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People v. Omar.

2023 COA 13. No. 20CA1607. Sentencing—Jurisdiction—Youthful Offender System—Revocation—Remedies.

February 9, 2023

Omar pleaded guilty to one count of aggravated robbery for a crime he had committed when he was under 18 years old. In accordance with his plea agreement, the district court sentenced him to five years in the Youthful Offender System (YOS), with a 15-year Department of Correction (DOC) sentence “suspended upon successful completion of the YOS sentence.” At the YOS, Omar signed a contract agreeing to the YOS’s specific terms and conditions and acknowledging that his YOS sentence could be revoked for failure to comply with the contract. The People subsequently petitioned the district court to revoke Omar’s YOS sentence and impose the suspended adult sentence based on his repeated refusal to comply with YOS’s terms or conditions. Ultimately, following a number of delays related to the pandemic and the failure to transport Omar to court, the court revoked the YOS sentence and imposed the DOC sentence, backdated to the date of Omar’s guilty plea, minus the 295 days of presentence confinement credit written into his plea agreement.

On appeal, Omar contended that the court lacked jurisdiction to revoke his YOS sentence and impose a DOC sentence because the DOC, the People, and the district court acted contrary to the YOS statute by missing the 60-day deadline in CRS § 18-1.3-407(5)(a) and the 126-day deadline in CRS § 18-1.3-407(5)(c). However, the plain language of § 18-1.3-407(5)(a) does not require the DOC, the People, or the district court to act within 60 days of a youthful offender’s suitability hearing; rather, it limits how long an offender may be held in isolation or segregation or in an adult facility without the sentencing court’s action when the offender poses a danger to himself or others. Section 18-1.3-407(5)(a) also does not explicitly limit the district court’s jurisdiction. Similarly, the § 18-1.3-407(5) deadlines are not jurisdictional; the district court retains jurisdiction over sentencing proceedings if those deadlines pass and has discretion to remedy the missed deadlines. Here, while the statutory deadlines were exceeded, the district court correctly concluded that the failure to meet the § 18-1.3-407(5)(a) and (c) deadlines did not divest it of jurisdiction over the petition to revoke Omar’s YOS sentence and impose the DOC sentence.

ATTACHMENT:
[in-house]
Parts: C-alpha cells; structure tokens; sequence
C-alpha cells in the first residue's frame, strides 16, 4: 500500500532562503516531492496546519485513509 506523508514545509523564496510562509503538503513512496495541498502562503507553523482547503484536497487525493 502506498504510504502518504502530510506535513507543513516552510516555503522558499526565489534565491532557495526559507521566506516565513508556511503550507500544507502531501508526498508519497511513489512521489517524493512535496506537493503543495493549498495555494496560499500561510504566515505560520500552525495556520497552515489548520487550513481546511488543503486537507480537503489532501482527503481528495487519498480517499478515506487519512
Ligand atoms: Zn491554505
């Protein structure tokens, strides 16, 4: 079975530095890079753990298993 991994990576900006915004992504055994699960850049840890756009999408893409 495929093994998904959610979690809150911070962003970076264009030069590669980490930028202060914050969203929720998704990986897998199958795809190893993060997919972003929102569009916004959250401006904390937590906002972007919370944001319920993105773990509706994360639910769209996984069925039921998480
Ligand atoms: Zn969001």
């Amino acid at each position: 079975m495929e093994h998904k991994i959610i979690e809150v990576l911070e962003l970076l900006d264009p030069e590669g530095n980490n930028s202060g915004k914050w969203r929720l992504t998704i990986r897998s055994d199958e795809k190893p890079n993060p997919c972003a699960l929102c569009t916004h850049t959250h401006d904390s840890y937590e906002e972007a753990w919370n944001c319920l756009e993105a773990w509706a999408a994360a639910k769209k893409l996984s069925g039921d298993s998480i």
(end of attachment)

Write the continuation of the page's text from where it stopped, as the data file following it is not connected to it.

Omar also argued that the district court reversibly erred by refusing to impose any remedy for CRS § 18-1.3-407(5) violations. Here, it is undisputed that the district court, the People, and the DOC violated the 35-day and 126-day timelines in § 18-1.3-407(5)(c). However, the district court acknowledged that it had discretion to impose a remedy but concluded that none was warranted because (1) the delays related to the pandemic and the failure of writs to transport Omar were not attributable to the People; and (2) the court had imposed the initially suspended DOC sentence on the condition that Omar successfully complete his YOS sentence, and Omar did not dispute that he had failed to comply with the YOS’s conditions. Further, it is not clear that any violation of § 18-1.3-407(5)(a) occurred. Accordingly, the district court did not abuse its discretion.

The order revoking Omar’s YOS sentence and imposing the previously suspended DOC sentence was affirmed.

Official Colorado Court of Appeals proceedings can be found at the Colorado Court of Appeals website.

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